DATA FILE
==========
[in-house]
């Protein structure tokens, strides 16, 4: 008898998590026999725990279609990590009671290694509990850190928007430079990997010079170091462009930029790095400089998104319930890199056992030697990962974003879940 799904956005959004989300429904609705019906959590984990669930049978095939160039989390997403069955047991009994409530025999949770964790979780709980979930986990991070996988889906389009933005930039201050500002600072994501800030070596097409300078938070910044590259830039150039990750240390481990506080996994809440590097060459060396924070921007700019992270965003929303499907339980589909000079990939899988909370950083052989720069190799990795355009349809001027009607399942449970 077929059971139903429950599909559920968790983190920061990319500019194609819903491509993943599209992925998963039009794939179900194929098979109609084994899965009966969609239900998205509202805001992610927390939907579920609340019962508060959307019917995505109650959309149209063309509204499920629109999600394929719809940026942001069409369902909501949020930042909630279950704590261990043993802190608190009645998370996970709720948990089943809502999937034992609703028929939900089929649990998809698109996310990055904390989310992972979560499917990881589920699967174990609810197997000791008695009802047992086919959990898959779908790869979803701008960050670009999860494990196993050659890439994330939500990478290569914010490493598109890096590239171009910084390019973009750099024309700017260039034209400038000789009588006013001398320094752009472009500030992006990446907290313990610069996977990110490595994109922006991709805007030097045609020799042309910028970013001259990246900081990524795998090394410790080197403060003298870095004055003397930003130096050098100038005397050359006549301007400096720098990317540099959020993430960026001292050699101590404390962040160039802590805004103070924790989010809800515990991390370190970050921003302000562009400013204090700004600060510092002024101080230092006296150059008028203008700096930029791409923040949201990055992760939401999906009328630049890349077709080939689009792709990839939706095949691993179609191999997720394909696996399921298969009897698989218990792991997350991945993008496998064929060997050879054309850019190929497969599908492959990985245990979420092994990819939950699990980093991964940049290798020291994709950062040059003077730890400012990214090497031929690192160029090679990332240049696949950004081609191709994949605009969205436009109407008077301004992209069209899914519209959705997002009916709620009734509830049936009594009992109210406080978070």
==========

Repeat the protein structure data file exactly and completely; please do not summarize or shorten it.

[in-house]
């Protein structure tokens, strides 16, 4: 008898998590026999725990279609990590009671290694509990850190928007430079990997010079170091462009930029790095400089998104319930890199056992030697990962974003879940 799904956005959004989300429904609705019906959590984990669930049978095939160039989390997403069955047991009994409530025999949770964790979780709980979930986990991070996988889906389009933005930039201050500002600072994501800030070596097409300078938070910044590259830039150039990750240390481990506080996994809440590097060459060396924070921007700019992270965003929303499907339980589909000079990939899988909370950083052989720069190799990795355009349809001027009607399942449970 077929059971139903429950599909559920968790983190920061990319500019194609819903491509993943599209992925998963039009794939179900194929098979109609084994899965009966969609239900998205509202805001992610927390939907579920609340019962508060959307019917995505109650959309149209063309509204499920629109999600394929719809940026942001069409369902909501949020930042909630279950704590261990043993802190608190009645998370996970709720948990089943809502999937034992609703028929939900089929649990998809698109996310990055904390989310992972979560499917990881589920699967174990609810197997000791008695009802047992086919959990898959779908790869979803701008960050670009999860494990196993050659890439994330939500990478290569914010490493598109890096590239171009910084390019973009750099024309700017260039034209400038000789009588006013001398320094752009472009500030992006990446907290313990610069996977990110490595994109922006991709805007030097045609020799042309910028970013001259990246900081990524795998090394410790080197403060003298870095004055003397930003130096050098100038005397050359006549301007400096720098990317540099959020993430960026001292050699101590404390962040160039802590805004103070924790989010809800515990991390370190970050921003302000562009400013204090700004600060510092002024101080230092006296150059008028203008700096930029791409923040949201990055992760939401999906009328630049890349077709080939689009792709990839939706095949691993179609191999997720394909696996399921298969009897698989218990792991997350991945993008496998064929060997050879054309850019190929497969599908492959990985245990979420092994990819939950699990980093991964940049290798020291994709950062040059003077730890400012990214090497031929690192160029090679990332240049696949950004081609191709994949605009969205436009109407008077301004992209069209899914519209959705997002009916709620009734509830049936009594009992109210406080978070």